PANEL: Motherhood and the Body

Saturday, March 2, 2013 at 10:00 AM

This panel will be moderated by current SLC women’s history student, Tiffany-Latrice Williams. 

Finding Wilhelmina Geipel: An Immigrant Midwife in Queens, 1884-1914

Jennifer Garvey

Immigrant midwives played a large role in helping other immigrant women assimilate into the American Dream, creating a more comfortable and familiar space than a foreign American hospital. German-American midwife Wilhelmina Geipel was one such midwife; she delivered babies for many years in Queens. This project explores why Geipel continued her midwifery practice after her family was financially stable and she was not required to work,, sometimes traveling as far as eight miles to deliver babies.
Jennifer Garvey is a current MA candidate in women’s history at Sarah Lawrence College. She earned her bachelor’s degree at Pace University. 


Seeing Red: Mother Bloor’s Crusade for Justice in Industrial America

Maureen Sherrard Thompson

Labor activist Ella Reeve Bloor was perhaps one of the most radical of the late-19th and early 20th century women reformers, yet remains relatively unknown. From early on, Bloor had a passion for the underprivileged. She spent much of her life with the poor, getting to know them in their homes and organizing for them in the face of much opposition, including several arrests. She later became an advocate for the imprisoned, especially for conscientious objectors to world War I. Throughout her life of activism, Bloor traveled the country several times, gaining support and raising funds for her many causes. When she became disenfranchised within the Socialist party when the party agreed not to strike in World War I, Bloor became a charter member of the American Communist Party, for which she campaigned until her death in 1951.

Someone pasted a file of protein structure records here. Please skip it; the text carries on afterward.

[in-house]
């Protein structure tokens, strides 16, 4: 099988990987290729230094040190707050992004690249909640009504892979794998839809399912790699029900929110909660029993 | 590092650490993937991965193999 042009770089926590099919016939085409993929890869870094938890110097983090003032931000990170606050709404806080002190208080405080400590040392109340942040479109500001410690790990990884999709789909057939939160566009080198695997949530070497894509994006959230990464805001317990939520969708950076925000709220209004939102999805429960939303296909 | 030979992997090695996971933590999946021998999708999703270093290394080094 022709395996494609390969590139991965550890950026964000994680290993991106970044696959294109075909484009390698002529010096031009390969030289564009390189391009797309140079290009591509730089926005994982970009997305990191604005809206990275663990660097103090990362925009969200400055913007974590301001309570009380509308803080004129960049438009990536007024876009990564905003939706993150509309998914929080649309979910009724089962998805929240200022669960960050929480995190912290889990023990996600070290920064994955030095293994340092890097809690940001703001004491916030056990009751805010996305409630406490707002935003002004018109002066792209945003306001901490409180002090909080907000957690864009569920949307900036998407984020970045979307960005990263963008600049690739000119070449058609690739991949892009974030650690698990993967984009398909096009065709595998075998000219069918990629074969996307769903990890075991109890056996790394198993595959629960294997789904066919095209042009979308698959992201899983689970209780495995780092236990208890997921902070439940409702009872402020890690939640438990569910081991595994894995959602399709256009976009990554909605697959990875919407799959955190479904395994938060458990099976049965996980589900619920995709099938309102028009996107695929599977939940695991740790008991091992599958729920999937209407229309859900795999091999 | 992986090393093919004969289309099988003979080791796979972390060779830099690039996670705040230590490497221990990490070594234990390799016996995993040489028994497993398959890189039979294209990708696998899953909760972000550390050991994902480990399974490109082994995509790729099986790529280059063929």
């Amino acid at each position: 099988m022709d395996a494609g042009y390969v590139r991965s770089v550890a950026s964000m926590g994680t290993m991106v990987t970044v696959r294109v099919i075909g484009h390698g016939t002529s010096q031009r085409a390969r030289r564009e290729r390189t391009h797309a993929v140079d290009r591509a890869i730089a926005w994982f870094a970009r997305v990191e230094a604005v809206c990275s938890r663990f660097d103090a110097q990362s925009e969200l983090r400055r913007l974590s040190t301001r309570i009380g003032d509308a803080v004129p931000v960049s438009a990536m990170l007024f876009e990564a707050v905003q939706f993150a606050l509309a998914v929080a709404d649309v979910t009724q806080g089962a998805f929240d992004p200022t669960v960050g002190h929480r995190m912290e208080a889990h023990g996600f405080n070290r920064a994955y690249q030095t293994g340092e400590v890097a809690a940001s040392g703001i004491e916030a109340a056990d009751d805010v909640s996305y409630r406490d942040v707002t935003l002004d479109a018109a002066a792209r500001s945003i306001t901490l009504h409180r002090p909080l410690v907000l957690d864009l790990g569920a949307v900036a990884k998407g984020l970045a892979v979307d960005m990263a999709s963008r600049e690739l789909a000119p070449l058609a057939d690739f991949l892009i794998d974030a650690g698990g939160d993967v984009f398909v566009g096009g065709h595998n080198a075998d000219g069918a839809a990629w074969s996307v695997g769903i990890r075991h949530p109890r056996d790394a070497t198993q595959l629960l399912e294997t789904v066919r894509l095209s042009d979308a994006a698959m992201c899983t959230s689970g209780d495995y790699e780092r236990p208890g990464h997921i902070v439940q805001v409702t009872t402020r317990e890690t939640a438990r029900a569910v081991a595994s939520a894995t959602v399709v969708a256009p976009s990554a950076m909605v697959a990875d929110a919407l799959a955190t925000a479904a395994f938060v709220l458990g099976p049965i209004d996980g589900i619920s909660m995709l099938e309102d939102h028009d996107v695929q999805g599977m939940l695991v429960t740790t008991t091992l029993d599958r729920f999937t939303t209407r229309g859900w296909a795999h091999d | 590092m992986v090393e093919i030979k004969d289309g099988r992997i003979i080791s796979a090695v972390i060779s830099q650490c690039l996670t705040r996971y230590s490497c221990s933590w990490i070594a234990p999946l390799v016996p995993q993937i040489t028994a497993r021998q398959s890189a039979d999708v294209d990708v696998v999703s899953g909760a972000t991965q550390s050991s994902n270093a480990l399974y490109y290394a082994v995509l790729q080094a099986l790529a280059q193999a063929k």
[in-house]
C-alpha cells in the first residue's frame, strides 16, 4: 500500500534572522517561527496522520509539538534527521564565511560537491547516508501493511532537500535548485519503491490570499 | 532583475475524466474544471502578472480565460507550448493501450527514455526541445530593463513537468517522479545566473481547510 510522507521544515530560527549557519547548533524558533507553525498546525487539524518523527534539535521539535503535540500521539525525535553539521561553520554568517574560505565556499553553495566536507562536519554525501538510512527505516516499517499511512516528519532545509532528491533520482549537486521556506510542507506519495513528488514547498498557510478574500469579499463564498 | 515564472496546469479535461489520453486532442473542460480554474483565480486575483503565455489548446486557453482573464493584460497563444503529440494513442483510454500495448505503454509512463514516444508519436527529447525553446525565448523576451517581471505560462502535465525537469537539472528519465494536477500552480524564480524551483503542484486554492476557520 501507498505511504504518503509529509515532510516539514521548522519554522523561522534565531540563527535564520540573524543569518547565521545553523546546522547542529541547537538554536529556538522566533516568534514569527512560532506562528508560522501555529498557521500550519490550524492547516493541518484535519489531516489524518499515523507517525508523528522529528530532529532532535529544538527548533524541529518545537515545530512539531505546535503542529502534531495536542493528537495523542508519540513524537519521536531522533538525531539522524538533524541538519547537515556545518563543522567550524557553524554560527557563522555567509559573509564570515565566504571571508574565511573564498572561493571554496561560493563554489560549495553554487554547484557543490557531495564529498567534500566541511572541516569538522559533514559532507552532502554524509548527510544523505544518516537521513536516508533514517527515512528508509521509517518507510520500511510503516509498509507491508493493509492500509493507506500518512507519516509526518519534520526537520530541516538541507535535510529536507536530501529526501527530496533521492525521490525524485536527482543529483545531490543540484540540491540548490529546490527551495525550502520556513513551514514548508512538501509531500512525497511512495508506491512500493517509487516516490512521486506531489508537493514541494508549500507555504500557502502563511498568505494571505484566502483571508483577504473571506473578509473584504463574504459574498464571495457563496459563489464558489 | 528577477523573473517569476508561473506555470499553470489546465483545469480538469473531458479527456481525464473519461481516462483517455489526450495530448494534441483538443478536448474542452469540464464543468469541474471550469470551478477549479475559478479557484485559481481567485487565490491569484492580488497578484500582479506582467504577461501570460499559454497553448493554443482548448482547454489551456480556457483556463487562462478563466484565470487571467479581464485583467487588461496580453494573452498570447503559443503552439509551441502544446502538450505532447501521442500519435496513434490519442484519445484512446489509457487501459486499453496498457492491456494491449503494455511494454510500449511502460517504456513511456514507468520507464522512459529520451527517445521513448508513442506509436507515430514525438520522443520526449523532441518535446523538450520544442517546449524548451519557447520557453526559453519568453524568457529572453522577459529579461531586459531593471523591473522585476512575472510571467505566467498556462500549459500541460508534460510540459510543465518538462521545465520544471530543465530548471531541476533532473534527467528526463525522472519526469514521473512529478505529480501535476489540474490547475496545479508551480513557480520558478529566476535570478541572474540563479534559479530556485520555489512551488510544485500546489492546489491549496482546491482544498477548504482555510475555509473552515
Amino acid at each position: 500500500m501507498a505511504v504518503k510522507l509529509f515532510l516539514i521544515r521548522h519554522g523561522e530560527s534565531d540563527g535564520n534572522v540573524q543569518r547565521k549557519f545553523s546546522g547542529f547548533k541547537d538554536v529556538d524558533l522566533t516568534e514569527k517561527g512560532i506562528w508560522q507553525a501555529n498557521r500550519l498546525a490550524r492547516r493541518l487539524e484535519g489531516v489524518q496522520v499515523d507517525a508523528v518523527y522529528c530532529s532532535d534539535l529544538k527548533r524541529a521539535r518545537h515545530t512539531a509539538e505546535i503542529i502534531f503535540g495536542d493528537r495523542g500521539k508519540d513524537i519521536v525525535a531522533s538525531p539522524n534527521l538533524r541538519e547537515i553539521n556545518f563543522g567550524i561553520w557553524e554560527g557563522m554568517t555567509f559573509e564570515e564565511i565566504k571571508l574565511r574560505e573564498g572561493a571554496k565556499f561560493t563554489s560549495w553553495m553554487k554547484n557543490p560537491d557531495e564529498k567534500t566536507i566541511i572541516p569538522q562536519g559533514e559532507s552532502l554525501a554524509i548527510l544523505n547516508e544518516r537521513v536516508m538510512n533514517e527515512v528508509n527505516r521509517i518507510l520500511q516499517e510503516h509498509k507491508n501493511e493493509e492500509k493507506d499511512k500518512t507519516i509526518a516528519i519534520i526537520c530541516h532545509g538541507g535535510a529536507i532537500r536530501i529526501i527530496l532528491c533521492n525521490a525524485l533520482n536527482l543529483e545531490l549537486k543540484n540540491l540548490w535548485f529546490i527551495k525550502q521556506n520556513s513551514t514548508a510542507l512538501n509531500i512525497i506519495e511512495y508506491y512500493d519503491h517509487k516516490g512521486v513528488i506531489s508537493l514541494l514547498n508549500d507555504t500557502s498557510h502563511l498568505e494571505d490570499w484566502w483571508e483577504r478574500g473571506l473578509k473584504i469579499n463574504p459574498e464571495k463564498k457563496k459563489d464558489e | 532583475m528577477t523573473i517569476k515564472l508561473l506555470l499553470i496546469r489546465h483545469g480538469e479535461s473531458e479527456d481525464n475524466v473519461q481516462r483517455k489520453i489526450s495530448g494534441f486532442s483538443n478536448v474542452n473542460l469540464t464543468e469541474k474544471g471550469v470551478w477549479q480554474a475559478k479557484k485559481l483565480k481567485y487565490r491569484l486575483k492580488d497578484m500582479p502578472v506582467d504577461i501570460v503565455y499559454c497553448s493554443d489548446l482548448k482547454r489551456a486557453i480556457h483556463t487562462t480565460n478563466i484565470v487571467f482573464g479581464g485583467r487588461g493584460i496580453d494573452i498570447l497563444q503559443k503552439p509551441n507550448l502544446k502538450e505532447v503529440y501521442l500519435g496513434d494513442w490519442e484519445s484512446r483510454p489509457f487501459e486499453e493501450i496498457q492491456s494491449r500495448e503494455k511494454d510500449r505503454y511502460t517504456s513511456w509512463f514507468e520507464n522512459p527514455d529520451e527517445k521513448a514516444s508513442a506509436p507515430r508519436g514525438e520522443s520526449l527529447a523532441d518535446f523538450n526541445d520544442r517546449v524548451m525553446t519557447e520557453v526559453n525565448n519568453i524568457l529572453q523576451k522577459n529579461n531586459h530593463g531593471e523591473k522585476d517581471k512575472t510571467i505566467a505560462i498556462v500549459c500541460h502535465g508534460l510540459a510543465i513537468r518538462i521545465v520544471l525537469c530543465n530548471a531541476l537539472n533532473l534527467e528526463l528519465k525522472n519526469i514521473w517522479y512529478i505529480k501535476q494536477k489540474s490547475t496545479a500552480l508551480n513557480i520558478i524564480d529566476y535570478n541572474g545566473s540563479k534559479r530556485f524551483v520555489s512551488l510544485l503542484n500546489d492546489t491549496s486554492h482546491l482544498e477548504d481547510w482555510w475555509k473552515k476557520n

Maureen Sherrard Thompson earned a master’s degree in history from Temple University, where she also received bachelor’s degrees in women’s studies and history. Her master’s thesis is titled, “Rural Solutions in the Industrial age: Joseph Fels, the Single Tax, and Land Reform.”

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